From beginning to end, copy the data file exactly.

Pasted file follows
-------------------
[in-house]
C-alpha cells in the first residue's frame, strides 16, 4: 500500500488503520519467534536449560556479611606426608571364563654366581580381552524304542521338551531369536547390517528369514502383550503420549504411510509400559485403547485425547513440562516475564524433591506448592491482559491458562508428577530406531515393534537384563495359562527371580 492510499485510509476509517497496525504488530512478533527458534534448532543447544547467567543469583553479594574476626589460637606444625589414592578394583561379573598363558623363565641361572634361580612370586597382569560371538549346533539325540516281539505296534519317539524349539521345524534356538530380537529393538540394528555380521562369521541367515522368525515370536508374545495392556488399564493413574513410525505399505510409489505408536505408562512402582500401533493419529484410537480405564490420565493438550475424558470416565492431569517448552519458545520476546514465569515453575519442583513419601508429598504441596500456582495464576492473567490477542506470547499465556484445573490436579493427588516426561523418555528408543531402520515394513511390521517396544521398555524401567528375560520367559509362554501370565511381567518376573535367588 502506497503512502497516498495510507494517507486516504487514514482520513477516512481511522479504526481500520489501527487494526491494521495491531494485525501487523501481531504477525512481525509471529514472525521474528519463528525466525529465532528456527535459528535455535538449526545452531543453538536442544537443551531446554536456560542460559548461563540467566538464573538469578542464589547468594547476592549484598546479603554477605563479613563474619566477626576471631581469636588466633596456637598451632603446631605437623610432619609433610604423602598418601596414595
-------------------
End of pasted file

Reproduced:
[in-house]
C-alpha cells in the first residue's frame, strides 16, 4: 500500500488503520519467534536449560556479611606426608571364563654366581580381552524304542521338551531369536547390517528369514502383550503420549504411510509400559485403547485425547513440562516475564524433591506448592491482559491458562508428577530406531515393534537384563495359562527371580 492510499485510509476509517497496525504488530512478533527458534534448532543447544547467567543469583553479594574476626589460637606444625589414592578394583561379573598363558623363565641361572634361580612370586597382569560371538549346533539325540516281539505296534519317539524349539521345524534356538530380537529393538540394528555380521562369521541367515522368525515370536508374545495392556488399564493413574513410525505399505510409489505408536505408562512402582500401533493419529484410537480405564490420565493438550475424558470416565492431569517448552519458545520476546514465569515453575519442583513419601508429598504441596500456582495464576492473567490477542506470547499465556484445573490436579493427588516426561523418555528408543531402520515394513511390521517396544521398555524401567528375560520367559509362554501370565511381567518376573535367588 502506497503512502497516498495510507494517507486516504487514514482520513477516512481511522479504526481500520489501527487494526491494521495491531494485525501487523501481531504477525512481525509471529514472525521474528519463528525466525529465532528456527535459528535455535538449526545452531543453538536442544537443551531446554536456560542460559548461563540467566538464573538469578542464589547468594547476592549484598546479603554477605563479613563474619566477626576471631581469636588466633596456637598451632603446631605437623610432619609433610604423602598418601596414595